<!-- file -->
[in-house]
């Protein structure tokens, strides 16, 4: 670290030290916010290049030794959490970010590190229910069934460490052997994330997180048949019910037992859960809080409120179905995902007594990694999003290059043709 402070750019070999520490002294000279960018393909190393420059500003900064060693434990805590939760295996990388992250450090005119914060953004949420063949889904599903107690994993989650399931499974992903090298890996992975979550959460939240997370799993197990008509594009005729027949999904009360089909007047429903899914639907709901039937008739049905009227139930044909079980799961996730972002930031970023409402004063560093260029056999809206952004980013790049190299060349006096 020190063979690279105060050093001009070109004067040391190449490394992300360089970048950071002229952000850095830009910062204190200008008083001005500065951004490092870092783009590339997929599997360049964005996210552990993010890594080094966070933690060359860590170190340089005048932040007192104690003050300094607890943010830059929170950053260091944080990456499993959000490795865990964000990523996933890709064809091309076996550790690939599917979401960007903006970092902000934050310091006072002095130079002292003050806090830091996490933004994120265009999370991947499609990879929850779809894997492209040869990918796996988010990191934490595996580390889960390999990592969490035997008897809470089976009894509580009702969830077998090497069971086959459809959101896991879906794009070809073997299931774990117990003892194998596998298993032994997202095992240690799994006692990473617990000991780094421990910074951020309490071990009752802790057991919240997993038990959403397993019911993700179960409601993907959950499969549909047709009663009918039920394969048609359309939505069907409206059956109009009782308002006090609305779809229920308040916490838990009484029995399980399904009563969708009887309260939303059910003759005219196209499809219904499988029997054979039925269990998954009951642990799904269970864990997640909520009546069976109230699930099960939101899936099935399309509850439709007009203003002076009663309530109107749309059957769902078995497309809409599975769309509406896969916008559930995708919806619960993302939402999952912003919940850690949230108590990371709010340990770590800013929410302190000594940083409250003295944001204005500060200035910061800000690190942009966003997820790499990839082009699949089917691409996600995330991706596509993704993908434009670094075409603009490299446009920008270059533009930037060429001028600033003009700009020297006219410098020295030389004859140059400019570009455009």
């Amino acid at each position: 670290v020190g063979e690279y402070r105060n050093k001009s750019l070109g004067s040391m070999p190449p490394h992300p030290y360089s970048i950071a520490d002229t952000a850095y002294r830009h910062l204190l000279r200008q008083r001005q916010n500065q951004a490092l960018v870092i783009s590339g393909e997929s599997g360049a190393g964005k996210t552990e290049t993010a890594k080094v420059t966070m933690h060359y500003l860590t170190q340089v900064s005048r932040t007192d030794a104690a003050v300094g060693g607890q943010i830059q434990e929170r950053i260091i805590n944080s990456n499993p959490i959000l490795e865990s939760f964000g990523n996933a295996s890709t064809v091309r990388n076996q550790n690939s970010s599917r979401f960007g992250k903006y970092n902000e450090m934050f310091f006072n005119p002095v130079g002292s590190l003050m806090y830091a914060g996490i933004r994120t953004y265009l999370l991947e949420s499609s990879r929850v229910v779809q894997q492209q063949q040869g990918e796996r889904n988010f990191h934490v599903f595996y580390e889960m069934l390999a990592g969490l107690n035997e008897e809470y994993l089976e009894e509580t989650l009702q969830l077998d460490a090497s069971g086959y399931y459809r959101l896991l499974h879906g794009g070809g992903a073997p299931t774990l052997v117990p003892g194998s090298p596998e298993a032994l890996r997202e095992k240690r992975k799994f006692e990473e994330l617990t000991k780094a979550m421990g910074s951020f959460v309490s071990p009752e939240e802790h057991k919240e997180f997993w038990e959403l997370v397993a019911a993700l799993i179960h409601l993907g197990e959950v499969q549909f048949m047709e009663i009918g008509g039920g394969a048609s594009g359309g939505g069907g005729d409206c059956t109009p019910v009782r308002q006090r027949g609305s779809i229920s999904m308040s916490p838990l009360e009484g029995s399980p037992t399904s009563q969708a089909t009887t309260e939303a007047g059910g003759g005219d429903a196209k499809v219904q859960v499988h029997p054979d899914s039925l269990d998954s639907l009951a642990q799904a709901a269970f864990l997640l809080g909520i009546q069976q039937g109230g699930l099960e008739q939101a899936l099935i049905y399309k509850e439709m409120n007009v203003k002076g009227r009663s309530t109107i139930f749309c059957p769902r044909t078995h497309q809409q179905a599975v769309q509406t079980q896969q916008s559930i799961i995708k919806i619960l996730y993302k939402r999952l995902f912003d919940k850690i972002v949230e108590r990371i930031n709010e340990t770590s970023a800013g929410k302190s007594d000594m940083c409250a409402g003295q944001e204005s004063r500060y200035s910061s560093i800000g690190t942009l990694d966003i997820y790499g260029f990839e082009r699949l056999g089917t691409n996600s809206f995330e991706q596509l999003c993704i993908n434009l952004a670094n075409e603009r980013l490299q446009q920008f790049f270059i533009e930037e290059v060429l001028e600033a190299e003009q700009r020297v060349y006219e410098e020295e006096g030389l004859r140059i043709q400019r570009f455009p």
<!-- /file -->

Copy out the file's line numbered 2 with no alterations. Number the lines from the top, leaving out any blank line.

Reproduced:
């Protein structure tokens, strides 16, 4: 670290030290916010290049030794959490970010590190229910069934460490052997994330997180048949019910037992859960809080409120179905995902007594990694999003290059043709 402070750019070999520490002294000279960018393909190393420059500003900064060693434990805590939760295996990388992250450090005119914060953004949420063949889904599903107690994993989650399931499974992903090298890996992975979550959460939240997370799993197990008509594009005729027949999904009360089909007047429903899914639907709901039937008739049905009227139930044909079980799961996730972002930031970023409402004063560093260029056999809206952004980013790049190299060349006096 020190063979690279105060050093001009070109004067040391190449490394992300360089970048950071002229952000850095830009910062204190200008008083001005500065951004490092870092783009590339997929599997360049964005996210552990993010890594080094966070933690060359860590170190340089005048932040007192104690003050300094607890943010830059929170950053260091944080990456499993959000490795865990964000990523996933890709064809091309076996550790690939599917979401960007903006970092902000934050310091006072002095130079002292003050806090830091996490933004994120265009999370991947499609990879929850779809894997492209040869990918796996988010990191934490595996580390889960390999990592969490035997008897809470089976009894509580009702969830077998090497069971086959459809959101896991879906794009070809073997299931774990117990003892194998596998298993032994997202095992240690799994006692990473617990000991780094421990910074951020309490071990009752802790057991919240997993038990959403397993019911993700179960409601993907959950499969549909047709009663009918039920394969048609359309939505069907409206059956109009009782308002006090609305779809229920308040916490838990009484029995399980399904009563969708009887309260939303059910003759005219196209499809219904499988029997054979039925269990998954009951642990799904269970864990997640909520009546069976109230699930099960939101899936099935399309509850439709007009203003002076009663309530109107749309059957769902078995497309809409599975769309509406896969916008559930995708919806619960993302939402999952912003919940850690949230108590990371709010340990770590800013929410302190000594940083409250003295944001204005500060200035910061800000690190942009966003997820790499990839082009699949089917691409996600995330991706596509993704993908434009670094075409603009490299446009920008270059533009930037060429001028600033003009700009020297006219410098020295030389004859140059400019570009455009």